The Chicago Department of Public Health (CDPH) and Illinois Department of Public Health (IDPH), have announced a single presumptive monkeypox case in an adult male Chicago resident with a recent travel history to Europe. Initial testing was completed on June 1 at an IDPH laboratory, and confirmatory testing for monkeypox is pending at the Centers for Disease Control and Prevention (CDC). Based on initial epidemiologic characteristics and the positive orthopoxvirus result at IDPH, health officials consider this a probable monkeypox infection.

Both CDPH and IDPH are working closely with the CDC and the patient’s healthcare providers to identify individuals with whom the patient may have been in contact while they were infectious. Contact tracing is appropriate given the nature and transmission of the virus. The person did not require hospitalization and is isolating at home in good condition. No further details relating to the patient will be disclosed, to protect patient confidentiality.

The case remains isolated and at this time, there is no indication of a significant risk of extensive local spread of the virus, as monkeypox does not spread as easily as the COVID-19 virus. Person to person transmission is possible through close physical contact with body fluids, monkeypox sores, items that have been contaminated with fluids or sores, such as bedding or clothing, or through respiratory droplets following prolonged face-to-face contact.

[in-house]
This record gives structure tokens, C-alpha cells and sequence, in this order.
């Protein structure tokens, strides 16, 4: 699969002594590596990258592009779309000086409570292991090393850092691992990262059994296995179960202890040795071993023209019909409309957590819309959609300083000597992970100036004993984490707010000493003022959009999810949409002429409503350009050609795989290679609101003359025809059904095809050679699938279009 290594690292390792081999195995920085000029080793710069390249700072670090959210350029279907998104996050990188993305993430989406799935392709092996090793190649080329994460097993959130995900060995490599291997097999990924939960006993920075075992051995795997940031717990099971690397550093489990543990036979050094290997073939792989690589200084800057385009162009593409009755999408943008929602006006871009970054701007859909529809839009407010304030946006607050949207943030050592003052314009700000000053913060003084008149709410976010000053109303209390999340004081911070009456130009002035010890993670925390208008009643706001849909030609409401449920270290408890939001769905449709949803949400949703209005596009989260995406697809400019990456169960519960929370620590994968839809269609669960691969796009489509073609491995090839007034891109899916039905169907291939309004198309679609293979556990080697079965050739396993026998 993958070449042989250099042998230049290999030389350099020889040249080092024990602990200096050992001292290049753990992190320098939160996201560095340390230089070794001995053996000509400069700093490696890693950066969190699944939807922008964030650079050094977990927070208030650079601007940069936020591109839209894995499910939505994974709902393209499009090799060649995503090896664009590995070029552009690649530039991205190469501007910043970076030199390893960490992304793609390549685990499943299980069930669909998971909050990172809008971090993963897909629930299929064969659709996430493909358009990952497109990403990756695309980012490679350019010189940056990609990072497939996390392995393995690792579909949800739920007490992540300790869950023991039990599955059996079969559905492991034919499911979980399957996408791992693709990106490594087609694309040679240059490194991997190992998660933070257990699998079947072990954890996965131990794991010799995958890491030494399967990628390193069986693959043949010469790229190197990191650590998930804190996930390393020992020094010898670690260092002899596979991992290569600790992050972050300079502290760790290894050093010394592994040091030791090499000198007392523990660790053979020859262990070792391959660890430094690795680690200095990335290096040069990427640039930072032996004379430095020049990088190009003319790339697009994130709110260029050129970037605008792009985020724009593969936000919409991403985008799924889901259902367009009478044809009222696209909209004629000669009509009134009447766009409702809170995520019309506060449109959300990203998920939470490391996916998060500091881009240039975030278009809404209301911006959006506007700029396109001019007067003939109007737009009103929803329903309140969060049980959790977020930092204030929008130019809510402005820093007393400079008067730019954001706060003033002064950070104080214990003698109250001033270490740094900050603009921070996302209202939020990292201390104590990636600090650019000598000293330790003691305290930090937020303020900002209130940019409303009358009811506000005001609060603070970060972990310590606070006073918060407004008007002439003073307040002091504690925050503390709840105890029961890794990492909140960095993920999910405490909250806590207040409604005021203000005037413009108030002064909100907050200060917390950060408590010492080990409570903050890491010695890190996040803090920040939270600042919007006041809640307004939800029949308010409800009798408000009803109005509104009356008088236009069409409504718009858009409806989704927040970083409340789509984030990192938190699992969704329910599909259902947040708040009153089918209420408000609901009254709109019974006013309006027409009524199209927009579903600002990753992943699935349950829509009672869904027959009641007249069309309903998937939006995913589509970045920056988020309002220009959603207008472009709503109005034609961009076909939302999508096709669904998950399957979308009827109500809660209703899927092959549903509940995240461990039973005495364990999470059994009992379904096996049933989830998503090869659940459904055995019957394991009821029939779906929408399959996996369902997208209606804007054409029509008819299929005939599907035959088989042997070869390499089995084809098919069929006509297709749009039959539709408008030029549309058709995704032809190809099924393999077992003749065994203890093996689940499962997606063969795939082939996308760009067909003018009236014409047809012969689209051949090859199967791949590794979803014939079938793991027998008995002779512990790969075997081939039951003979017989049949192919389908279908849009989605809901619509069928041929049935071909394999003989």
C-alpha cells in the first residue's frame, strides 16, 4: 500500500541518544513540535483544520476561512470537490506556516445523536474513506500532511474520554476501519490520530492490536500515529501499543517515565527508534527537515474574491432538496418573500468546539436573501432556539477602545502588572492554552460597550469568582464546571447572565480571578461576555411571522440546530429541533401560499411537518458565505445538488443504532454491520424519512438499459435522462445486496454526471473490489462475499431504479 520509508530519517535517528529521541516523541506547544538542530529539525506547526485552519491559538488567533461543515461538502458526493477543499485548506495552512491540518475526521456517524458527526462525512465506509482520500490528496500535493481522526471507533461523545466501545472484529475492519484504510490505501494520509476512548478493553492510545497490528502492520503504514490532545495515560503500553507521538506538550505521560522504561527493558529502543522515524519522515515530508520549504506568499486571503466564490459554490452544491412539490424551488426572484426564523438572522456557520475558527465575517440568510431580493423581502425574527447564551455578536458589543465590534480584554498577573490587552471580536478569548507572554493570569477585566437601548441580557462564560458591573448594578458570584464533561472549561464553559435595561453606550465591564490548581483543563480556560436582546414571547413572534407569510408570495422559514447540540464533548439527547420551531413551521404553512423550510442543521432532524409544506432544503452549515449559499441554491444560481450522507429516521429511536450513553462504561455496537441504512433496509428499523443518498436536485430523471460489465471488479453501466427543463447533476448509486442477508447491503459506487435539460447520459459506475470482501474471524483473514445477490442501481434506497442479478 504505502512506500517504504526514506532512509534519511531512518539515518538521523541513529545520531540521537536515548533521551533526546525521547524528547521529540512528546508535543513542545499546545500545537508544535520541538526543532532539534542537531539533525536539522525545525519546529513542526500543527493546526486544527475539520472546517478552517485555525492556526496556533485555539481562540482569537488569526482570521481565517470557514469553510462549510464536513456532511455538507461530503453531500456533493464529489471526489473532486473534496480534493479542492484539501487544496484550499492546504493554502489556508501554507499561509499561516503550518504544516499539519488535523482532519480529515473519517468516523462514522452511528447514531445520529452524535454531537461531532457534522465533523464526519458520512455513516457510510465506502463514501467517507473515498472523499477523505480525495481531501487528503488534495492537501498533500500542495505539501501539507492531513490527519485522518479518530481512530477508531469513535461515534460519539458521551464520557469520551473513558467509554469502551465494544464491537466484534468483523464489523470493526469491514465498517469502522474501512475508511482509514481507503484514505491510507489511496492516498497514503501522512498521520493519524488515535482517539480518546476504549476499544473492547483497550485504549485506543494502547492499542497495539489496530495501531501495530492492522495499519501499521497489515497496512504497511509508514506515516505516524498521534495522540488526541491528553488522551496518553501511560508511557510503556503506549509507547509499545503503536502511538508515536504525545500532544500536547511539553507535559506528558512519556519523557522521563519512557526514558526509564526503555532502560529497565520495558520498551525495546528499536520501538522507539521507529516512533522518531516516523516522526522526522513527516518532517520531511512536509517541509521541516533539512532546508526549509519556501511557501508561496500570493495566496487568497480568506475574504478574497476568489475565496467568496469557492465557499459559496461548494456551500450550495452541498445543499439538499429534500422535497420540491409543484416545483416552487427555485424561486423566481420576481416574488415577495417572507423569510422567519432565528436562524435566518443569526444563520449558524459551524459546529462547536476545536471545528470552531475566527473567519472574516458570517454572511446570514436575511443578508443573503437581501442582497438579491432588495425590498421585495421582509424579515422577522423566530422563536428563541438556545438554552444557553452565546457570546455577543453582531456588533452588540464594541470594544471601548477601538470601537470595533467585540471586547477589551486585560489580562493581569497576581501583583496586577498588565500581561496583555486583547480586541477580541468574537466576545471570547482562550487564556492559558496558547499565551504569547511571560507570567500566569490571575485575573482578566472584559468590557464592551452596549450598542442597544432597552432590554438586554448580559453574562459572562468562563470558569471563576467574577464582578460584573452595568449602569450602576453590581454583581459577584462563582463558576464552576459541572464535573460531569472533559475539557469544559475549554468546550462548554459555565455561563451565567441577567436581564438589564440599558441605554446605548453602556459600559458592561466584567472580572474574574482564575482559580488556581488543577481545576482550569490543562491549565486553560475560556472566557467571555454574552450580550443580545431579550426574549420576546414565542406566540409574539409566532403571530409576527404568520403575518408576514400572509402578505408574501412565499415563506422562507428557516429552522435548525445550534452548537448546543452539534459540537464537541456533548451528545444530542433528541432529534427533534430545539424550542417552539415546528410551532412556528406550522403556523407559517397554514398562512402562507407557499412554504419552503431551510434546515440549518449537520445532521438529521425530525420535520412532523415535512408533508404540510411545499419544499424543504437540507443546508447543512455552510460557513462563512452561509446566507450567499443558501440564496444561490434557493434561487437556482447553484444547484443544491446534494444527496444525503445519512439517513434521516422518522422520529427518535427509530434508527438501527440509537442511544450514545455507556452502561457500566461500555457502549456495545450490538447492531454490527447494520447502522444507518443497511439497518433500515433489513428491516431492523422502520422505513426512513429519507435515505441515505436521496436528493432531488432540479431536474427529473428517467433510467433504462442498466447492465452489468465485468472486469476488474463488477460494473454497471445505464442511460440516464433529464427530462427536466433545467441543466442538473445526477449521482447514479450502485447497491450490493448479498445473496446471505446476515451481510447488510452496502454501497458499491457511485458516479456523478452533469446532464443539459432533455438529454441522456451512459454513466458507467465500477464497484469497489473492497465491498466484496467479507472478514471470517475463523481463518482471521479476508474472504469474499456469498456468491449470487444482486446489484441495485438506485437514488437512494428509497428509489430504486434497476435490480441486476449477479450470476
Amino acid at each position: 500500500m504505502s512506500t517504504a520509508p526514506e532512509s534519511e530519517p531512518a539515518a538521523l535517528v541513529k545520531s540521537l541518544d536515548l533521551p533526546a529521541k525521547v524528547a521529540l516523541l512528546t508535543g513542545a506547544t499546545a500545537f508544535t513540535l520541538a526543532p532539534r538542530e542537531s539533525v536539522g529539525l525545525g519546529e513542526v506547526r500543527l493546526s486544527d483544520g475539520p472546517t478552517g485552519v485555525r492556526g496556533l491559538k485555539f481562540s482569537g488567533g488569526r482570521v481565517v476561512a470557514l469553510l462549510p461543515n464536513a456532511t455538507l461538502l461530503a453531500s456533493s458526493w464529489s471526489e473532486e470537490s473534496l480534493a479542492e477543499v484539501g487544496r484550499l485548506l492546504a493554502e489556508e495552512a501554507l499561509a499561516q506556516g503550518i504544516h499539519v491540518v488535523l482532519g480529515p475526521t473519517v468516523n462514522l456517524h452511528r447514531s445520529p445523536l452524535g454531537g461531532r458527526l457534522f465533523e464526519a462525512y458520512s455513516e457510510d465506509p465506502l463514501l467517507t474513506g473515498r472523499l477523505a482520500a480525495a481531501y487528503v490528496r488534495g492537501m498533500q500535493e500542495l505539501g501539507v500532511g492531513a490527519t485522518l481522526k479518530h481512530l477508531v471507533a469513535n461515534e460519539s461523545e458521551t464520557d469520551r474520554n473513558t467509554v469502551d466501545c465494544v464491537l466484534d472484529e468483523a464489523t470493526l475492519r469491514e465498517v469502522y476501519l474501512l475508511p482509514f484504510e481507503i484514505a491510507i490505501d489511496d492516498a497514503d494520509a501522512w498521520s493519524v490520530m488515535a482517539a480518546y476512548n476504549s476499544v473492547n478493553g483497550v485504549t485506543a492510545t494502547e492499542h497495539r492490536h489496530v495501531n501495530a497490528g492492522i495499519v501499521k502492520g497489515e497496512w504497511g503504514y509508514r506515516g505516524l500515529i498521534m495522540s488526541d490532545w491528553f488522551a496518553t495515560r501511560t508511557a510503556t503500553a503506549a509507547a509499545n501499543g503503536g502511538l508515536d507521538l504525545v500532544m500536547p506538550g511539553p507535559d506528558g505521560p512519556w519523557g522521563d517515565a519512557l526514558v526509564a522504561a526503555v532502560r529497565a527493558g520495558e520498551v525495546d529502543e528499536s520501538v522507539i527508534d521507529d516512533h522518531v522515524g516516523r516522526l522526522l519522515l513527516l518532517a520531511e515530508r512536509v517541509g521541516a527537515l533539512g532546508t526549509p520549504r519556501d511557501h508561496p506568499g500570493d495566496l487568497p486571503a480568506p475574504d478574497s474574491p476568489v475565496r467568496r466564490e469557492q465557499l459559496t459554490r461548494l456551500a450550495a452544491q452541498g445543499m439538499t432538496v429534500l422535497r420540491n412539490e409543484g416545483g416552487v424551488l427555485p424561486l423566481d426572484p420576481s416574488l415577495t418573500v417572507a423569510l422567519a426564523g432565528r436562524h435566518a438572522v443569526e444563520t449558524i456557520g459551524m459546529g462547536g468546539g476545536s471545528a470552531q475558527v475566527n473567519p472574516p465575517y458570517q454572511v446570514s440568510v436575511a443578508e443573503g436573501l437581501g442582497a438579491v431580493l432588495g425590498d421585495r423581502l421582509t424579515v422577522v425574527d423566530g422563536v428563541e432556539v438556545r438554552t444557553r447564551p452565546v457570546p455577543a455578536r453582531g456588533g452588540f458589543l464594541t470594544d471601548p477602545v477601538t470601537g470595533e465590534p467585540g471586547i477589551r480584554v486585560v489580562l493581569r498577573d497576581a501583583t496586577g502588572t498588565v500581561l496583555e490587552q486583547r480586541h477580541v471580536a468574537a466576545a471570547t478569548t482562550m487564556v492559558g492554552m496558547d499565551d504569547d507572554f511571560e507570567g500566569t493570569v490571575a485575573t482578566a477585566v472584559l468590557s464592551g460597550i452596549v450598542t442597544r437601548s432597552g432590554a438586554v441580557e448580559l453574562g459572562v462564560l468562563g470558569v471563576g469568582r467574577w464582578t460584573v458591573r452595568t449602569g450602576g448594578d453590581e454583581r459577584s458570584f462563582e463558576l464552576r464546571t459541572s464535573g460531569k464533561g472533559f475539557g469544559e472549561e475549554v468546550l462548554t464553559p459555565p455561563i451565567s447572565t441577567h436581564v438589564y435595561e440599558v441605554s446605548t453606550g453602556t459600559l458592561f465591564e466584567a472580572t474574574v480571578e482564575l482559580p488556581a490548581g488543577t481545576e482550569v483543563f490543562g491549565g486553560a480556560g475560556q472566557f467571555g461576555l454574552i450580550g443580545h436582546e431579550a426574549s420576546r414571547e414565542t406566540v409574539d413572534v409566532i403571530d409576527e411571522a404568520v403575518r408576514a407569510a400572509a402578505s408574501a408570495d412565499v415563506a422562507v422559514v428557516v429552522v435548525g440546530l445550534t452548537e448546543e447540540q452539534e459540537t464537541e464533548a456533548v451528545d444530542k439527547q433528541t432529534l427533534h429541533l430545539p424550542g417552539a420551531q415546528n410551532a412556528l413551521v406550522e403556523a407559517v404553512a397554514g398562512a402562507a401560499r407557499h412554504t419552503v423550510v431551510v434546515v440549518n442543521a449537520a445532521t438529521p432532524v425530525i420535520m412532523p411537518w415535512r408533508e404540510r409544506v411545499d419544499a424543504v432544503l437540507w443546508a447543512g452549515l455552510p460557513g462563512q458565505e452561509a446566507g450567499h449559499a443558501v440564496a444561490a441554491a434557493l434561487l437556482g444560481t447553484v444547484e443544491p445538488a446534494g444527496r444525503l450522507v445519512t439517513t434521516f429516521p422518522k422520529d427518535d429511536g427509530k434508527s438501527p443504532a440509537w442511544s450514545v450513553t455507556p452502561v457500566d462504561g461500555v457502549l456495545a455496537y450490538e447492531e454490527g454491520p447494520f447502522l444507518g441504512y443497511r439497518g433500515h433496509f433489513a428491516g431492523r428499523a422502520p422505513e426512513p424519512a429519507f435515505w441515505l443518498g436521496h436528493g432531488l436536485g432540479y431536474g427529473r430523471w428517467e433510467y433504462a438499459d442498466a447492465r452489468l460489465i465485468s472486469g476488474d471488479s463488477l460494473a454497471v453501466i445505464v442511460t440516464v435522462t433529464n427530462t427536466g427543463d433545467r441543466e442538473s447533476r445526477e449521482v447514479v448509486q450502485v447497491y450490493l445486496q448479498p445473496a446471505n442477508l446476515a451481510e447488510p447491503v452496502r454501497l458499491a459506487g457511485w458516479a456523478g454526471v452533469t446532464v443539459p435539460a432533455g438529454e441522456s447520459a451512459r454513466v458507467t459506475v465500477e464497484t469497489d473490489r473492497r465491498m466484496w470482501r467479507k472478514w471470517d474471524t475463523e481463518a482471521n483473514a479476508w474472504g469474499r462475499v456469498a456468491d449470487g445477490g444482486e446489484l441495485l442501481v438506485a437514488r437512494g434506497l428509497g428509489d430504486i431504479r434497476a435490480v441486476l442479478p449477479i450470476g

Monkeypox is a rare, but potentially serious viral illness, which belongs to the Orthopoxvirus family. It typically begins with flu-like symptoms and swelling of the lymph nodes and evolves into a rash on the face and body. Most infections last 2 to 4 weeks. Monkeypox is typically common to parts of central and west Africa and people can be exposed through bites or scratches from rodents and small mammals, preparing wild game or having contact with an infected animal or animal products.

Beginning in 2022, multiple cases of monkeypox have been reported in several countries that do not normally report monkeypox, including the United States. On May 18, a U.S. resident tested positive for monkeypox after returning to the U.S. from Canada. As of June 2, the CDC has reported 19 confirmed cases of orthopox/monkeypox across multiple states, including California, Colorado, Florida, Georgia, Massachusetts, New York, Utah, Virginia, and Washington.

People who have a new or unexplained rash, sores, or symptoms, or have a confirmed exposure should see a healthcare provider, remind them that the virus is circulating in the community, and avoid sex or being intimate with anyone until they have been seen. If a person or their partner has monkeypox, they should follow the treatment and prevention recommendations outlined by their healthcare provider and avoid sex or being intimate with anyone until all sores have healed or have a fresh layer of skin formed.

Suspected cases may present with early flu-like symptoms and progress to lesions that may begin on one site on the body and spread to other parts. Illness could be clinically confused with a sexually transmitted infection like syphilis or herpes, or with varicella zoster virus.

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